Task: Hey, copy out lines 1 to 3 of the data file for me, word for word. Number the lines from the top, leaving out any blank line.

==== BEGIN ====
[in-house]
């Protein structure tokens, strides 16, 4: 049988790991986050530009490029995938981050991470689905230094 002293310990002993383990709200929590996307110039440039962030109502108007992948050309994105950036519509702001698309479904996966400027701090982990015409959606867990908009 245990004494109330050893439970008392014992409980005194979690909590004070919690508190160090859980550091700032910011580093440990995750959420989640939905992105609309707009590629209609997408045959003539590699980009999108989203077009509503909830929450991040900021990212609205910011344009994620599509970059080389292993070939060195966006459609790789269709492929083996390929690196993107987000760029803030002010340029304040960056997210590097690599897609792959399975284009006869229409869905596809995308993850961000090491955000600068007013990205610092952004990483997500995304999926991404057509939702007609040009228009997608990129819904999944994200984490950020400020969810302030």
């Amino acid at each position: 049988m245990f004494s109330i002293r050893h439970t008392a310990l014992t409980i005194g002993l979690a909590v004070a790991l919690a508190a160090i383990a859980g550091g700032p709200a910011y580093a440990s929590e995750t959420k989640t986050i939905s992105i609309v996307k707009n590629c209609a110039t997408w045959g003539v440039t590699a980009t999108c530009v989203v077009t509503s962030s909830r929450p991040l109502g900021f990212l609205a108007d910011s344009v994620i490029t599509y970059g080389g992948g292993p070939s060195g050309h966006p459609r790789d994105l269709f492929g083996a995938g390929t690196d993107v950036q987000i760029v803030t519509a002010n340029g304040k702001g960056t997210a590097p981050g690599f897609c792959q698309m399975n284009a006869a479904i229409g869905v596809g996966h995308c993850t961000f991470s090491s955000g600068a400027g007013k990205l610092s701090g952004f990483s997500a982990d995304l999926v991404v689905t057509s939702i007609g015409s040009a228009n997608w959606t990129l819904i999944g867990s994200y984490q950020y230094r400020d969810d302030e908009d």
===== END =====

[in-house]
């Protein structure tokens, strides 16, 4: 049988790991986050530009490029995938981050991470689905230094 002293310990002993383990709200929590996307110039440039962030109502108007992948050309994105950036519509702001698309479904996966400027701090982990015409959606867990908009 245990004494109330050893439970008392014992409980005194979690909590004070919690508190160090859980550091700032910011580093440990995750959420989640939905992105609309707009590629209609997408045959003539590699980009999108989203077009509503909830929450991040900021990212609205910011344009994620599509970059080389292993070939060195966006459609790789269709492929083996390929690196993107987000760029803030002010340029304040960056997210590097690599897609792959399975284009006869229409869905596809995308993850961000090491955000600068007013990205610092952004990483997500995304999926991404057509939702007609040009228009997608990129819904999944994200984490950020400020969810302030």
């Amino acid at each position: 049988m245990f004494s109330i002293r050893h439970t008392a310990l014992t409980i005194g002993l979690a909590v004070a790991l919690a508190a160090i383990a859980g550091g700032p709200a910011y580093a440990s929590e995750t959420k989640t986050i939905s992105i609309v996307k707009n590629c209609a110039t997408w045959g003539v440039t590699a980009t999108c530009v989203v077009t509503s962030s909830r929450p991040l109502g900021f990212l609205a108007d910011s344009v994620i490029t599509y970059g080389g992948g292993p070939s060195g050309h966006p459609r790789d994105l269709f492929g083996a995938g390929t690196d993107v950036q987000i760029v803030t519509a002010n340029g304040k702001g960056t997210a590097p981050g690599f897609c792959q698309m399975n284009a006869a479904i229409g869905v596809g996966h995308c993850t961000f991470s090491s955000g600068a400027g007013k990205l610092s701090g952004f990483s997500a982990d995304l999926v991404v689905t057509s939702i007609g015409s040009a228009n997608w959606t990129l819904i999944g867990s994200y984490q950020y230094r400020d969810d302030e908009d």